日本基督教団 The United Church of Christ in Japan

【October 2018 No.399】6th Global Inter-Religious Conference Held in Hiroshima


The 6th Global Inter-Religious Conference on Article 9 of Japan’s Constitution, the “peace” constitution, was held June 13-15 at the Hiroshima International Conference Center. Many Kyodan members, including Moderator Ishibashi Hideo, joined together with representatives from member churches of the National Christian Council in Japan, the Roman Catholic Church, the Orthodox churches, and several other Christian churches. Also represented were various Buddhist sects, such as the Jodo Shinshu Otani sect, the Honganji sect, the Nichiren Nihonzan Myohoji sect, and the Rissho Kosei-kai. Overseas participants were from Korea, China, Taiwan, Hong Kong, Thailand, India, Germany, Australia, Canada, the UK, and the USA. In total, there were 250 attendees.

This approximately biennial conference took place this year at an International Conference Center located next to the Hiroshima Atomic Bomb Resource Center, which made the reality of atomic threats feel closer. After the recent adoption of the Treaty on the Prohibition of Nuclear Weapons at the United Nations, the historic handshake on the Korean Peninsula between the leaders of North Korea and South Korea, and the Singapore summit meeting between the leaders of North Korea and the USA, this conference opened amid circumstances that suggest to peace-seeking people of faith an advancement toward the true “proactive contribution to peace” proclaimed in the Preamble and Article 9 of Japan’s Constitution. And yet, this is also a time when the Abe cabinet is forcing on the Diet its political agenda, including the revision of the Preamble and Article 9.

The conference offered a diverse program, beginning with a keynote lecture by Mr. Yuasa Ichiro, founder and representative of the NGO Peace Depot, titled “Toward the Realization of Peace and a Nuclear-Free Zone in Northeast Asia,” testimonies of atomic bomb survivors, reports on the spread of military presence in Okinawa and Miyako Island, presentations from several overseas participants about initiatives for peace in their countries, and a final plenary session to complete a joint statement. It was a wonderful opportunity for people of different faiths to share deep prayers for peace.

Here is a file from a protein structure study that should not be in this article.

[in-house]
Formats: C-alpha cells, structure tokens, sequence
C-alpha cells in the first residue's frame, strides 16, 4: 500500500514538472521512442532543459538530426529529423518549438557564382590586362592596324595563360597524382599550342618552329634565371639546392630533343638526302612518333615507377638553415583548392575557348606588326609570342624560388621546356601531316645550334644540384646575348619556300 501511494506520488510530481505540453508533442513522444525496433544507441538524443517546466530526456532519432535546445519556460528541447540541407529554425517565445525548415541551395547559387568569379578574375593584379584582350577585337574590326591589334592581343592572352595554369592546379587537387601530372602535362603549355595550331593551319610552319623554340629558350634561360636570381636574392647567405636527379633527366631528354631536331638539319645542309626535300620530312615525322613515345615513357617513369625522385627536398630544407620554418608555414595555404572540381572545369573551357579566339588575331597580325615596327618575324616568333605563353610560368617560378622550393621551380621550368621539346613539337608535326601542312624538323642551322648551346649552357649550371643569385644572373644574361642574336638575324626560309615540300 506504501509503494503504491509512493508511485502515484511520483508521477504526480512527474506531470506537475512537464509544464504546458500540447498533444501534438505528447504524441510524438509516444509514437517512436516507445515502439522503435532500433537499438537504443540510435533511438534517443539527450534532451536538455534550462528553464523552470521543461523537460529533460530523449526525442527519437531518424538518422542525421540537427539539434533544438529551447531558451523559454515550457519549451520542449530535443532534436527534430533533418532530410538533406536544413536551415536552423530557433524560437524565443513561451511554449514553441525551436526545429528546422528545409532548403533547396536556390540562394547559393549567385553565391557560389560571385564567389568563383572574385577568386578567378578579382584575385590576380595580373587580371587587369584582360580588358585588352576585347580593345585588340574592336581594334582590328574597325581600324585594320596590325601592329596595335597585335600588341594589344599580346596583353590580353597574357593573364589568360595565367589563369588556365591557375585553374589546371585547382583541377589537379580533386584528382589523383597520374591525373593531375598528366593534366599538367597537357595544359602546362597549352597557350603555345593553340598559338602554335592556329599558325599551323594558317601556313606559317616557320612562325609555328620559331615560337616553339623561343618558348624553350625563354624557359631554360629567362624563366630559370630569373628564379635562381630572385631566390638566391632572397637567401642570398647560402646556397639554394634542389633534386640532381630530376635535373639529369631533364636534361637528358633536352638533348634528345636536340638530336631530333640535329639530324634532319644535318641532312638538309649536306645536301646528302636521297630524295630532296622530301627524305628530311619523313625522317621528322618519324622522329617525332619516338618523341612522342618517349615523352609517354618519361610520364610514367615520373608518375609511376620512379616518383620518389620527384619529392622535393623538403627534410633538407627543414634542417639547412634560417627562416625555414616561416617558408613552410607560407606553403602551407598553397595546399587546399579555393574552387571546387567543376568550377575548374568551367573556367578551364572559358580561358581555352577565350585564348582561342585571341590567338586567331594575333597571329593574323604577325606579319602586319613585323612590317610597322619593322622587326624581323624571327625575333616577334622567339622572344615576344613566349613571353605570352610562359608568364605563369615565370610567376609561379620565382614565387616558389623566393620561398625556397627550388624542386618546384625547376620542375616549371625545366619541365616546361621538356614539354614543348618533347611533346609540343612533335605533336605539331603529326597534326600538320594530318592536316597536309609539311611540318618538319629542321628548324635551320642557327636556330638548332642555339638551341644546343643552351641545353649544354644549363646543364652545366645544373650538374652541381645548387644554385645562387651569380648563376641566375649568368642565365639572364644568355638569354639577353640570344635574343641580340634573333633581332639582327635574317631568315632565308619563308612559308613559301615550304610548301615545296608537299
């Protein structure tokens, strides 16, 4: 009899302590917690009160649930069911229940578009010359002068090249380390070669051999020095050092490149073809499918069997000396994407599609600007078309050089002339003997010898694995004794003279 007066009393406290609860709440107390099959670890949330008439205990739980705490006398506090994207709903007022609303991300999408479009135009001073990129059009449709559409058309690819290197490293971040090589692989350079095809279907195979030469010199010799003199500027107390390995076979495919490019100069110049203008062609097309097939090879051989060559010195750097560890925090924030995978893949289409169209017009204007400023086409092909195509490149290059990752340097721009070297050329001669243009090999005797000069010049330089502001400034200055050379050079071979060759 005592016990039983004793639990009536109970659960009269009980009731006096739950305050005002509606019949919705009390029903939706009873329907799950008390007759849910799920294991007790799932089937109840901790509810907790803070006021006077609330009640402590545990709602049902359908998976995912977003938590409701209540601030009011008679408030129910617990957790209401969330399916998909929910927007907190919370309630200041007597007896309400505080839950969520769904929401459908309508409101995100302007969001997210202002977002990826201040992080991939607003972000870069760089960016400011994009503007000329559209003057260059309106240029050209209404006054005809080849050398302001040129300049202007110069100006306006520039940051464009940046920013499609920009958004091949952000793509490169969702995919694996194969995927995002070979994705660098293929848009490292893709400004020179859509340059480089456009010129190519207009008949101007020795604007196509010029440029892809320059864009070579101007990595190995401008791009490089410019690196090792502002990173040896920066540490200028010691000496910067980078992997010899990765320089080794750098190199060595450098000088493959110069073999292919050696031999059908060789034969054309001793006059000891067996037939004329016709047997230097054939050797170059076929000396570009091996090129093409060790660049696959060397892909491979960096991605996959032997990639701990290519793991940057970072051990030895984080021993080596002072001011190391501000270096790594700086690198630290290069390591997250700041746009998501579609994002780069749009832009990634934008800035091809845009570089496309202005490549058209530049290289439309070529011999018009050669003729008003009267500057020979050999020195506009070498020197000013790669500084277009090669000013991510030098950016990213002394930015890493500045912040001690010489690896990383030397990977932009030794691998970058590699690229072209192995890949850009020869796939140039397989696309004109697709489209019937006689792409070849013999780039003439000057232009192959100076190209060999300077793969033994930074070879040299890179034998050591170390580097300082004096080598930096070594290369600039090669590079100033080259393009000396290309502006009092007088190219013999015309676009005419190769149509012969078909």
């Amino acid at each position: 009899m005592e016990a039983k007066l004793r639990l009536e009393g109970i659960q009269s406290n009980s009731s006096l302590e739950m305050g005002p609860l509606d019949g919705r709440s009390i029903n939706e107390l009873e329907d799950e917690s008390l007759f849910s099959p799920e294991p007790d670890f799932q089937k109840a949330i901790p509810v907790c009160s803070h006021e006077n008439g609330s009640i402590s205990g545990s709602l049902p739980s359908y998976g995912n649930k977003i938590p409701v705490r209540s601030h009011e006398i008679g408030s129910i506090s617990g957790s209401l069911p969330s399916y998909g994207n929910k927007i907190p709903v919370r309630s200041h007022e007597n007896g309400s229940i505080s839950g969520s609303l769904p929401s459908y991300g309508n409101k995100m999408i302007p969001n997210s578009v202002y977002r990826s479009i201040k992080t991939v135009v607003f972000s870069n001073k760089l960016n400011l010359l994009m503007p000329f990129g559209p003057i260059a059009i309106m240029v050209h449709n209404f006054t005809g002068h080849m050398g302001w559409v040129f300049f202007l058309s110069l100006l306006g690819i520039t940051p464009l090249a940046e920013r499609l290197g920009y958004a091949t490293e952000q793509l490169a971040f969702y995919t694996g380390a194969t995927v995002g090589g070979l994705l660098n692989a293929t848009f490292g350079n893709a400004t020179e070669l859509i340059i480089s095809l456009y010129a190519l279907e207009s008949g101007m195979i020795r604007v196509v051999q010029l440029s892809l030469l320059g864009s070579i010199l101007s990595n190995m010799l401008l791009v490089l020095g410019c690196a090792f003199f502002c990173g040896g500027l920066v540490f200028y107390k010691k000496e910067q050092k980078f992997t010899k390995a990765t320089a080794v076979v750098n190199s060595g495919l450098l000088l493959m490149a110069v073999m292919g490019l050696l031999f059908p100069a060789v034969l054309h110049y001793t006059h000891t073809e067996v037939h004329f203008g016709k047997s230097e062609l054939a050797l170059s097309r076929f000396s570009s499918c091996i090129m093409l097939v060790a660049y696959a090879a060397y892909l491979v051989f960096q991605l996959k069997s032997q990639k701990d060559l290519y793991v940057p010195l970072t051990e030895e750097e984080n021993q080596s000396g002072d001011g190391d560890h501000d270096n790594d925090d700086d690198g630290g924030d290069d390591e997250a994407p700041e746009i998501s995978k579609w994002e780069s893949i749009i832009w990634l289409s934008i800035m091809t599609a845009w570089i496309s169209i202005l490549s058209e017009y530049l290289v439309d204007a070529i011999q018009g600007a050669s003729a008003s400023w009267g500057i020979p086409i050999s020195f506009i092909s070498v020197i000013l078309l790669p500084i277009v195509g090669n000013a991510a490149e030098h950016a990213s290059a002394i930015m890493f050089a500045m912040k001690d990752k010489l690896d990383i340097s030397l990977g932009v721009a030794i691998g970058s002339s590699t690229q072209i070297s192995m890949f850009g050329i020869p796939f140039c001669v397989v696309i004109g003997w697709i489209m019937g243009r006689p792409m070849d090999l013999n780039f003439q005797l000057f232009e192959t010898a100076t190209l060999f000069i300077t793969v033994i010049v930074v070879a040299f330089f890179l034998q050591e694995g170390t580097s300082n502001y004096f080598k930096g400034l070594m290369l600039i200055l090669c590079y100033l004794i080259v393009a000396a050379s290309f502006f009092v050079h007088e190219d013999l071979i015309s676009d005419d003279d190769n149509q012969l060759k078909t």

Through this conference it was made clear that for Japan, Article 9 is not only an expression of our desire for safety and peace in our own country but also represents a solemn confession and promise to the world—especially to neighboring countries of Asia—that Japan will never again commit the mistake of invasion. Fittingly for such a “global” gathering of “religious persons,” we also affirmed the self-evident truth that the peace-seeking spirit of Article 9 is at the heart of each of our faiths. The words of a Buddhist participant, who said, “Our strong commitment to safeguard Article 9 must begin from repentance and confession” informed me that the deep confession and regret of our churches for their collaboration toward war is also present within the hearts of Buddhist followers.

In our last activity together, we gathered at the Atomic Bomb Memorial Mound to offer a litany of prayers, according to the tradition of each faith group represented.

(Tr. DM)

                               —Akiyama Toru, general secretary





(秋山 徹報)

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